The siting of large livestock facilities continues to be a contentious issue across the Midwest, with some states such as Wisconsin preempting local authority and setting statewide standards. But Nebraska has kept local control over the rules determining decisions on new or expanded operations. Thirteen years ago, with an eye toward supporting the industry but not stripping away local zoning authority, the Nebraska Legislature gave counties across the state the chance to be designated as “livestock friendly.”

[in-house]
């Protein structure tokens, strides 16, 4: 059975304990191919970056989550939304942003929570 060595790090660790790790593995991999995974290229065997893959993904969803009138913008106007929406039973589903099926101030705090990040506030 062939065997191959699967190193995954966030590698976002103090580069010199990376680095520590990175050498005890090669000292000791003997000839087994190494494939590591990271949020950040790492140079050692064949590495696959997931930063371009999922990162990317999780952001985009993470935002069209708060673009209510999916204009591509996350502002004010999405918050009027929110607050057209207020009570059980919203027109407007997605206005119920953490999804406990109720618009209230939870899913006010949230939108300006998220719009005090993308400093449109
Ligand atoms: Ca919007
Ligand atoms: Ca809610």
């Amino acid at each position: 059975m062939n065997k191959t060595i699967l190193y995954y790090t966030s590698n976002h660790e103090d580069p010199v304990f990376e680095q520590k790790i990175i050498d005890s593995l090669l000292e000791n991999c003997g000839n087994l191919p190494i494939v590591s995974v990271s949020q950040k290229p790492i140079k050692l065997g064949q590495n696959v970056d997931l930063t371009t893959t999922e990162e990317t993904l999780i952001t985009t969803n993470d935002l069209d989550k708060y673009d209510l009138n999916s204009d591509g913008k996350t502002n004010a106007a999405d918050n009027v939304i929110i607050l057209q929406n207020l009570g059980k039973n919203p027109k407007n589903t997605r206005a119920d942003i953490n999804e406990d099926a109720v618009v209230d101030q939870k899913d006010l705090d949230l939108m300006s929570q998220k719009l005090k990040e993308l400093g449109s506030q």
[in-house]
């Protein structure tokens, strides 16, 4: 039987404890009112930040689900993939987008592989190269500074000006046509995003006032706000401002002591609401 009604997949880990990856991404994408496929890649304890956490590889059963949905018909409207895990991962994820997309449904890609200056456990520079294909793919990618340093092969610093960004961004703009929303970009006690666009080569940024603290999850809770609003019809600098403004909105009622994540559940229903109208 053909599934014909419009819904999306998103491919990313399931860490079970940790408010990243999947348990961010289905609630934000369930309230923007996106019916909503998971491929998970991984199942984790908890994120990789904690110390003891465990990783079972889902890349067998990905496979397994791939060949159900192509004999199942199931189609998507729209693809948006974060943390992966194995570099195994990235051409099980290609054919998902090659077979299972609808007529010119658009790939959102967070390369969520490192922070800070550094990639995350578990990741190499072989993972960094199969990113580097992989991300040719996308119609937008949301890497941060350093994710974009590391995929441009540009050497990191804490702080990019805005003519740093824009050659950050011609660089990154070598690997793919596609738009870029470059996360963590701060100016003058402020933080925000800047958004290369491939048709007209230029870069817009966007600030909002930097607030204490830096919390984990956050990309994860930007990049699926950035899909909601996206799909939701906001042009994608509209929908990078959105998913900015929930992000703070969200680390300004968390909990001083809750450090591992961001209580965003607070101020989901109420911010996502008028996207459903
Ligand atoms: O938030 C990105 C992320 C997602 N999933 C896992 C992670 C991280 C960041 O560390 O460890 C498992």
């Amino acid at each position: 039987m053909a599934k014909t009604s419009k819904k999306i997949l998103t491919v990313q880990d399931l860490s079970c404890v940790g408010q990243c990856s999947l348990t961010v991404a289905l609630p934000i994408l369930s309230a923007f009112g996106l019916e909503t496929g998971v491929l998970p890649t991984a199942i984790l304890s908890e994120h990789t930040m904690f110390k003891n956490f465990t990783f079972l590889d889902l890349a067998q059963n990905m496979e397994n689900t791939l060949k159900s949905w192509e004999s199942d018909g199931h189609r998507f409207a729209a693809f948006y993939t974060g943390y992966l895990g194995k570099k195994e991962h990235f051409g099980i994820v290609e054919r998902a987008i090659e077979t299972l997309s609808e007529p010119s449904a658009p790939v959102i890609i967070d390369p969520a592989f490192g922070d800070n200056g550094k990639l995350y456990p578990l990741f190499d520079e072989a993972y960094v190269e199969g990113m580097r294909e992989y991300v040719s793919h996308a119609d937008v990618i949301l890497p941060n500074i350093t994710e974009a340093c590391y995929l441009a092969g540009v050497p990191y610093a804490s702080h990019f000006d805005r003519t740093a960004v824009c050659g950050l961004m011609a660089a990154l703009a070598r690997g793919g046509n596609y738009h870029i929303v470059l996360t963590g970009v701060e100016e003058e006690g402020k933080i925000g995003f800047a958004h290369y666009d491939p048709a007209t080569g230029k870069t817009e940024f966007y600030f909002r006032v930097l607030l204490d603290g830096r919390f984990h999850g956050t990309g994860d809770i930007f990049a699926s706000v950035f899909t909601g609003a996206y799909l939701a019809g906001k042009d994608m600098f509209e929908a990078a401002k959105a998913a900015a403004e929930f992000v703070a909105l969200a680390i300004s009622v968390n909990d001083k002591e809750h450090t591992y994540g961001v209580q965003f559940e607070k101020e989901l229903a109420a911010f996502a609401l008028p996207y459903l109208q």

Today, nearly half of Nebraska’s counties (41 of 92) have sought and received the designation. According to a University of Nebraska-Lincoln study, cattle operations in the state’s livestock-friendly counties expanded by 12 percent from 2002 to 2012. Over that same period, the growth rate for other counties was 8 percent. And although the number of hog farms dropped in most Nebraska counties between 2002 and 2012, the decline was much less severe in livestock-friendly counties: 16 percent vs. 62 percent.